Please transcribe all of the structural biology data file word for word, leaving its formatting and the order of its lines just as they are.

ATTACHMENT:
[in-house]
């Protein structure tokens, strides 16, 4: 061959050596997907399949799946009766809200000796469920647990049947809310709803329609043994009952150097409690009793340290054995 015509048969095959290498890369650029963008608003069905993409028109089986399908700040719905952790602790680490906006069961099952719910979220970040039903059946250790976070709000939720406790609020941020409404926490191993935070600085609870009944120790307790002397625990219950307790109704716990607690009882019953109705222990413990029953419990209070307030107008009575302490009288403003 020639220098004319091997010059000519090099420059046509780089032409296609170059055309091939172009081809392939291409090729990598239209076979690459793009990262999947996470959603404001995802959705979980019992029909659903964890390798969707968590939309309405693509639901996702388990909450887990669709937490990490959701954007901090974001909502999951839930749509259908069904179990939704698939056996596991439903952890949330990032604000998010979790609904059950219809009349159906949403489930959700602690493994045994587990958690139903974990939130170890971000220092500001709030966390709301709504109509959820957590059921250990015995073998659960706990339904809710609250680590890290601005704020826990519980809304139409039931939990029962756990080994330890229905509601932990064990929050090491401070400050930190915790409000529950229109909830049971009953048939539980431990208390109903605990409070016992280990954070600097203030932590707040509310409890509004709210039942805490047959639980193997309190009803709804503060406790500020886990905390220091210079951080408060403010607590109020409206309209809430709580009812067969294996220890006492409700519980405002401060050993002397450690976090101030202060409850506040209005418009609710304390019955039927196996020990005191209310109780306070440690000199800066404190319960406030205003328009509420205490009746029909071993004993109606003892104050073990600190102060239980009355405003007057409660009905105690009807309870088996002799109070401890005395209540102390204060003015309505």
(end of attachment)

[in-house]
């Protein structure tokens, strides 16, 4: 061959050596997907399949799946009766809200000796469920647990049947809310709803329609043994009952150097409690009793340290054995 015509048969095959290498890369650029963008608003069905993409028109089986399908700040719905952790602790680490906006069961099952719910979220970040039903059946250790976070709000939720406790609020941020409404926490191993935070600085609870009944120790307790002397625990219950307790109704716990607690009882019953109705222990413990029953419990209070307030107008009575302490009288403003 020639220098004319091997010059000519090099420059046509780089032409296609170059055309091939172009081809392939291409090729990598239209076979690459793009990262999947996470959603404001995802959705979980019992029909659903964890390798969707968590939309309405693509639901996702388990909450887990669709937490990490959701954007901090974001909502999951839930749509259908069904179990939704698939056996596991439903952890949330990032604000998010979790609904059950219809009349159906949403489930959700602690493994045994587990958690139903974990939130170890971000220092500001709030966390709301709504109509959820957590059921250990015995073998659960706990339904809710609250680590890290601005704020826990519980809304139409039931939990029962756990080994330890229905509601932990064990929050090491401070400050930190915790409000529950229109909830049971009953048939539980431990208390109903605990409070016992280990954070600097203030932590707040509310409890509004709210039942805490047959639980193997309190009803709804503060406790500020886990905390220091210079951080408060403010607590109020409206309209809430709580009812067969294996220890006492409700519980405002401060050993002397450690976090101030202060409850506040209005418009609710304390019955039927196996020990005191209310109780306070440690000199800066404190319960406030205003328009509420205490009746029909071993004993109606003892104050073990600190102060239980009355405003007057409660009905105690009807309870088996002799109070401890005395209540102390204060003015309505």